I'm not trying to drag you down! But I'm aware that these issues--that are so huge and out-of-control and difficult to address--feel quite weighty to me sometimes. I wonder what kind of world my children will inherit. I wonder if we human beings even have the wherewithal to make the changes necessary to avoid destroying ourselves.

For me, to avoid getting hopelessly entangled in all of this, I have to make a conscious choice, and that is to CHOOSE HOPE. Many people see hope as a naive wish that things would be different than they are. But the kind of hope that I seek is deeper than that. The hope I wish to embrace "is willing to," as Nouwen writes, "leave unanswered questions unanswered." The kind of hope that I find myself coming back to over and over again in times like these is the hope that God is indeed my rock and salvation, and that no matter what happens, God is all in all. These aren't platitudes to me, but rather sturdy anchor lines in a tumultuous world.

I hope and pray that, by God's grace, you will choose hope--and in so doing will find the courage to live each day in what is often a turbulent world.

Blessing on you,


The Serenity Prayer (attributed to Reinhold Neibuhr)

God grant me the serenity
to accept the things I cannot change;
the courage to change the things I can;
and wisdom to know the difference.


28 July 2010

Meditation: "Yesterday, TODAY, and Tomorrow"

"O God our Creator,
your kindness has brought us
the gift of a new morning.
Help us to leave yesterday,
and not to covet tomorrow
but to accept the uniqueness of today."

--From an order for morning prayer from "A Wee Worship Book"

"What time is it? Now! Where am I? Here!"
--Jon Bailey, my uncle-in-law

"So do not worry about tomorrow, for tomorrow will bring worries of its own. Today's trouble is enough for today." --Matthew 6:34

Dear Friends,

My apologies for the long gap since my last meditation. It's been about two months! I hope to resume posting them more regularly now.

Last week, a team from our church headed out on a mission trip. We spent a few days in Lewis County, WA doing repair work on the homes of people who experienced a devastating flood in December 2007 and then another (though not as big) flood in January 2009. Each day, before our team headed out to work, we paused for a brief time of prayer. We used an order for morning prayer from the Celtic Christian tradition composed by the Iona Community's Wild Goose Worship Group.

The words that we prayed each morning (excerpted above) have been clinging to my heart and mind since our return. How hard I find it to leave yesterday behind! How hard I find it not to lean into tomorrow before today has ended! This simple prayer, which did not particularly catch my attention the first day, after repeated exposure, eventually wiggled into my consciousness. Now I am noticing anew the ways that I overlook the opportunities of the present moment. Each day is, indeed, unique. Each day has hidden within it opportunities to learn, to grow, to love, to cry, to serve, to go deeper (and to make mistakes!) that are unique to that day. One of the most difficult spiritual disciplines for many of us is simply being where we are.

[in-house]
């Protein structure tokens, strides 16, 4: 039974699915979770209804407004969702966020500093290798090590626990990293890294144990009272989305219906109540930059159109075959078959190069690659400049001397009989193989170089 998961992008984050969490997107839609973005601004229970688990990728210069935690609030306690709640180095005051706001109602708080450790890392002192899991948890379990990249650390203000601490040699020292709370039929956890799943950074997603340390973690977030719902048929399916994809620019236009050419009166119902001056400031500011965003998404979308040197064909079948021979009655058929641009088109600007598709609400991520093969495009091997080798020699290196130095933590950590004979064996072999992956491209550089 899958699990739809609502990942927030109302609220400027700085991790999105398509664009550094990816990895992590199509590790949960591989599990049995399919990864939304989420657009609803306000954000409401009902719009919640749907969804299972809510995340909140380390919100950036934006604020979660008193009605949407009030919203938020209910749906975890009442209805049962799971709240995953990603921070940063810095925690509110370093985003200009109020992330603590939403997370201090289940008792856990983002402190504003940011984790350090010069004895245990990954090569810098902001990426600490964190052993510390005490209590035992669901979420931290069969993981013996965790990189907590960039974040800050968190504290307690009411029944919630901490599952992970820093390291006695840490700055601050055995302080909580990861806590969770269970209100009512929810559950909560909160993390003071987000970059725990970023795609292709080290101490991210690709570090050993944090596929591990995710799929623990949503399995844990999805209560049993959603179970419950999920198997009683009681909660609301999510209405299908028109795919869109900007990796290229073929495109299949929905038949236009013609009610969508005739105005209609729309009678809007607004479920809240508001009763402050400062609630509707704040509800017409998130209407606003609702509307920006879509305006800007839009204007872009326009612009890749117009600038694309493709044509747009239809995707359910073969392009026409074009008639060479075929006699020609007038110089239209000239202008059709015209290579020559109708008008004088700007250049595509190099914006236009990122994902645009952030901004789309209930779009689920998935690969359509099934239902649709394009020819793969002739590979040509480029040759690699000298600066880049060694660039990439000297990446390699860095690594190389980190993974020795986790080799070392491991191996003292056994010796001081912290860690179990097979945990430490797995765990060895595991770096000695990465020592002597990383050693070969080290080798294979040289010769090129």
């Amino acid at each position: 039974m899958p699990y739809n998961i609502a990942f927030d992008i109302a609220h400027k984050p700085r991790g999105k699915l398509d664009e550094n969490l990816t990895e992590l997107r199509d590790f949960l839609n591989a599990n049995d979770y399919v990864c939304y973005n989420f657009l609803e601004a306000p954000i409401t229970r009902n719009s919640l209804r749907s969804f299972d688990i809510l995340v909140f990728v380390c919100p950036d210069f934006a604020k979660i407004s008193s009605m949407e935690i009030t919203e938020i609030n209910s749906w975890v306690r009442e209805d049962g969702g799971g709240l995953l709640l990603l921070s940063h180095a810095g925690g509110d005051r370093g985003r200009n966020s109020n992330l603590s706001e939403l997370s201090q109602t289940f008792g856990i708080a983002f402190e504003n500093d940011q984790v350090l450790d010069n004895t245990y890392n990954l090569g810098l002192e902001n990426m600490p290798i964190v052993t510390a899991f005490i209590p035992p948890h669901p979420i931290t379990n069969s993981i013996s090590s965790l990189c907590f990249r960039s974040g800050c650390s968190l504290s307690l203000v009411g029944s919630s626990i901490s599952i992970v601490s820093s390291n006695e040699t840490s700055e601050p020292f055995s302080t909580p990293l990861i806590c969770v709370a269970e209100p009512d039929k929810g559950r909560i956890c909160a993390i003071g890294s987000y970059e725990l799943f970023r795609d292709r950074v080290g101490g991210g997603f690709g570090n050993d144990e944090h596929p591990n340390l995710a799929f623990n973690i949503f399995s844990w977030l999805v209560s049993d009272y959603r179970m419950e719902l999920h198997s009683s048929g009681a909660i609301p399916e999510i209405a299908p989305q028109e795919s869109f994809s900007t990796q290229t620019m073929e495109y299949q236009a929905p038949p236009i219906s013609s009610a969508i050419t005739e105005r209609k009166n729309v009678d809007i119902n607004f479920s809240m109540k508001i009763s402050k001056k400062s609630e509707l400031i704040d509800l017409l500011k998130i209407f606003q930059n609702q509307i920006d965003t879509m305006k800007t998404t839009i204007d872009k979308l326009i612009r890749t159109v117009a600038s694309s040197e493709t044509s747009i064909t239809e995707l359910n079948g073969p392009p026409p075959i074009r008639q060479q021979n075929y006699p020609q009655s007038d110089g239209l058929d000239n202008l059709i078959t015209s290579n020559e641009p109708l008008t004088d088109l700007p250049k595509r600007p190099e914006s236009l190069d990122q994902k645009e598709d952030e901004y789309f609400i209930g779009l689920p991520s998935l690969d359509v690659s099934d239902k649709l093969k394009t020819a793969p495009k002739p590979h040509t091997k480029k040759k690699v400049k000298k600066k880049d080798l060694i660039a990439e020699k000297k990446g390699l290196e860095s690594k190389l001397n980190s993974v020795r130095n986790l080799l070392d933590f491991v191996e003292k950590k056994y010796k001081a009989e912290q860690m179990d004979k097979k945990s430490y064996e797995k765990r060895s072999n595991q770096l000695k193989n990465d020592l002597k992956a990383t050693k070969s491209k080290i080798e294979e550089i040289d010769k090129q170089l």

Though I did not include it above, the prayer continues, "...take from us what we need to carry no longer, so that we may be free again to choose to serve you and to be served by each other..." What a helpful way to start a new day--prayerfully acknowledging the baggage we drag along with us and asking God to relieve us of our burden so that we can be free to love and serve. It's like praying, at the start of the day, "OK, God, here's the grudge I've been clinging to. Please take it so that I can be free of it!" or "OK, God, here's the anxiety I am feeling about my job/relationship/finances. Please take what I don't need to carry anymore so I can be free and available to others."

I'm thinking that this would be a great way to start every day (not just during a mission trip), to pray simply "Free me for TODAY, O God!"

Blessings on you,


13 May 2010

Meditation: "What's the Story?"

"O Lord, you have searched me and known me...you formed my inward parts; you knit me together in my mother's womb." --from Psalm 139

"The interior life is not a question of seeing extraordinary things, but rather of seeing the ordinary things with the eyes of God." --Thomas H. Green

Dear Friends,

I recently saw the movie, ''Date Night" starring Tina Fey and Steve Carell (two of my favorite comic actors these days). In the movie, when they are out on a date having dinner together, this married couple (Claire and Phil Foster) play a game called, "What's the story?" Phil will look at Claire and, nodding in the direction of people sitting at a nearby table, will say, "So what's the story?" On the spot, Claire has to create an imaginary, zany story about the people. The sillier, more outlandish, the better. Laughter, of course, ensues.